Once we got offshore, John pumped up the Tilley lamp. He took a piece of cord and lashed the lamp to the top of the mast. His matches were the tropical kind where only one in three actually lights, so it took a moment to get it lit. Then … we just sat there.

After a while, he indicated something in the island way, by making the “pssst” sound and pointing at it by jutting his jaw and looking with his eyes. I looked, and I saw a fish hanging motionless in the water, mesmerized by the light. Flying fish, John said softly. He reached out with the net, and with a single, deft movement, he dipped that flying fish right out of the water with his goofy-looking butterfly net

He killed the flying fish in the usual island manner, by biting its head to crush it and kill the fish instantly. I said a silent thanks to the flying fish. It’s strange to relate, but a fisherman occasionally dies himself while killing fish that way. The first time I tried it was right offshore from our house on the beach in Honiara. Some local guys set a sinking gill net just offshore. It entangled fish down near the bottom, in water three or four metres (10-13 feet) deep. They invited me to help them clean out the net. They showed me how they dove down with mask and snorkel, bit the fishes’ heads to kill them, and then took them out of the net underwater. I had a cold, and my head was stuffed up. As a result, I couldn’t clear my sinuses, which gives you a whacking headache when you dive, and you can’t go deep. I remember hanging upside-down underwater so I could reach the fish, with my sinuses exploding inwards from the pressure, biting a dang fish’s head and thinking, man, this is about the strangest fishing I’ve ever done …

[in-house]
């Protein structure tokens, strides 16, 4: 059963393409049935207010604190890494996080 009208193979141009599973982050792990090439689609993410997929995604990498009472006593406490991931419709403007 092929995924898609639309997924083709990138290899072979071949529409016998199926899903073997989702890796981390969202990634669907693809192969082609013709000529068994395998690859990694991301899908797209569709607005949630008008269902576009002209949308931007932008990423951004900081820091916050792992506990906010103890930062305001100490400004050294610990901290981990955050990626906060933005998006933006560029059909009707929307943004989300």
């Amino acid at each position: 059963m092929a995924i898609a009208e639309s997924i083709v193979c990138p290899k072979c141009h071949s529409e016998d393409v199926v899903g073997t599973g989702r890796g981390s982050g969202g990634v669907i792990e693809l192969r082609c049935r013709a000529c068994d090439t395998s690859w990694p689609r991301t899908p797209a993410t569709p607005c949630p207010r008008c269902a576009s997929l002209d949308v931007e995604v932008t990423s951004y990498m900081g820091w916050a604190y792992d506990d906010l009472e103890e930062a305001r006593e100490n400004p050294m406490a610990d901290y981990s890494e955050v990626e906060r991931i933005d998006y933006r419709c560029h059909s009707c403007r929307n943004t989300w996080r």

Anyhow, every few years some guy is doing that, and the fish just swims full speed ahead and gets wedged in the fisherman’s throat. Because of the spines and the scales, and the slipperiness of the tail, it can’t be pulled out and the poor fisherman asphyxiates … like I said, Death has bad eyesight, and you never know if he’s there for the fish, or for you.

But I digress. John killed the flying fish by biting its head, and laid it into the bottom of the canoe. And in quick order, he’d gotten two more. So I asked if I could give it a try.

Friends, I’m here to tell you that flying fish actually know how to laugh. At least I swear the ones that gathered around to hang transfixed and worship the miraculous fabled midnight light laughed at me. I took that deceptive bamboo pole with the net attached, and despite energetically straining what I estimate to be a conservative four percent of the surface water in Ironbottom Sound through that bamboo-handled sieve, I never did come up with a flying fish. They didn’t fly at all that night, but they can sure swim. And even if the flying fish weren’t laughing at me … John sure found it funny. He took the net back and caught one more for style.

flying fishNow, flying fish are astounding creatures. Before I first saw one, I somehow imagined them as being clumsy in the air. Like … well, like a fish out of water, I suppose. But those jokers are really good aviators. They sometimes fly in flocks like birds, gliding along just above the surface of the water. Here’s a question for you. Does a school of flying fish turn into a flock of flying fish after takeoff? Anyhow, like birds, sometimes the whole group/school/flock of them will swerve as one to avoid some predator in the water, they show schooling behavior both above and below the surface.